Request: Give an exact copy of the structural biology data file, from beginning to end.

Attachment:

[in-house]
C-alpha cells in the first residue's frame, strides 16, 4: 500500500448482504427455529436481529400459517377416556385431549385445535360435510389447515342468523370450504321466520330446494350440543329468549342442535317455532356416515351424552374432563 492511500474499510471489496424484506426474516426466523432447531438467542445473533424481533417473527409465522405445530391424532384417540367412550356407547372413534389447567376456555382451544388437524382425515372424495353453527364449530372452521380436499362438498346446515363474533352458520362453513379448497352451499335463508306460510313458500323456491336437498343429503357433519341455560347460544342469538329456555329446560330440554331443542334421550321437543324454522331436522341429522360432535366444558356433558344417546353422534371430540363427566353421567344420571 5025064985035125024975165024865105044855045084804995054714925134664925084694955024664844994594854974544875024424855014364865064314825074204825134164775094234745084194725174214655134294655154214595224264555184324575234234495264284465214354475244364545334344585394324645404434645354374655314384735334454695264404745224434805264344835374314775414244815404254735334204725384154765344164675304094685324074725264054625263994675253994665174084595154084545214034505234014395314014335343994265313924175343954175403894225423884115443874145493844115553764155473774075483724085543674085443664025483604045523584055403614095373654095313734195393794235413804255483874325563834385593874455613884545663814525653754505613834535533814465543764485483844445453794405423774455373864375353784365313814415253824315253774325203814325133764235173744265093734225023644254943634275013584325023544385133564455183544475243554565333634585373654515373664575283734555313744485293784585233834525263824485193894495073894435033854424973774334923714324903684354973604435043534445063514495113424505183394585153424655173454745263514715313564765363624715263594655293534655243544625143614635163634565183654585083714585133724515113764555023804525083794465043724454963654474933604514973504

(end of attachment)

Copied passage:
[in-house]
C-alpha cells in the first residue's frame, strides 16, 4: 500500500448482504427455529436481529400459517377416556385431549385445535360435510389447515342468523370450504321466520330446494350440543329468549342442535317455532356416515351424552374432563 492511500474499510471489496424484506426474516426466523432447531438467542445473533424481533417473527409465522405445530391424532384417540367412550356407547372413534389447567376456555382451544388437524382425515372424495353453527364449530372452521380436499362438498346446515363474533352458520362453513379448497352451499335463508306460510313458500323456491336437498343429503357433519341455560347460544342469538329456555329446560330440554331443542334421550321437543324454522331436522341429522360432535366444558356433558344417546353422534371430540363427566353421567344420571 5025064985035125024975165024865105044855045084804995054714925134664925084694955024664844994594854974544875024424855014364865064314825074204825134164775094234745084194725174214655134294655154214595224264555184324575234234495264284465214354475244364545334344585394324645404434645354374655314384735334454695264404745224434805264344835374314775414244815404254735334204725384154765344164675304094685324074725264054625263994675253994665174084595154084545214034505234014395314014335343994265313924175343954175403894225423884115443874145493844115553764155473774075483724085543674085443664025483604045523584055403614095373654095313734195393794235413804255483874325563834385593874455613884545663814525653754505613834535533814465543764485483844445453794405423774455373864375353784365313814415253824315253774325203814325133764235173744265093734225023644254943634275013584325023544385133564455183544475243554565333634585373654515373664575283734555313744485293784585233834525263824485193894495073894435033854424973774334923714324903684354973604435043534445063514495113424505183394585153424655173454745263514715313564765363624715263594655293534655243544625143614635163634565183654585083714585133724515113764555023804525083794465043724454963654474933604514973504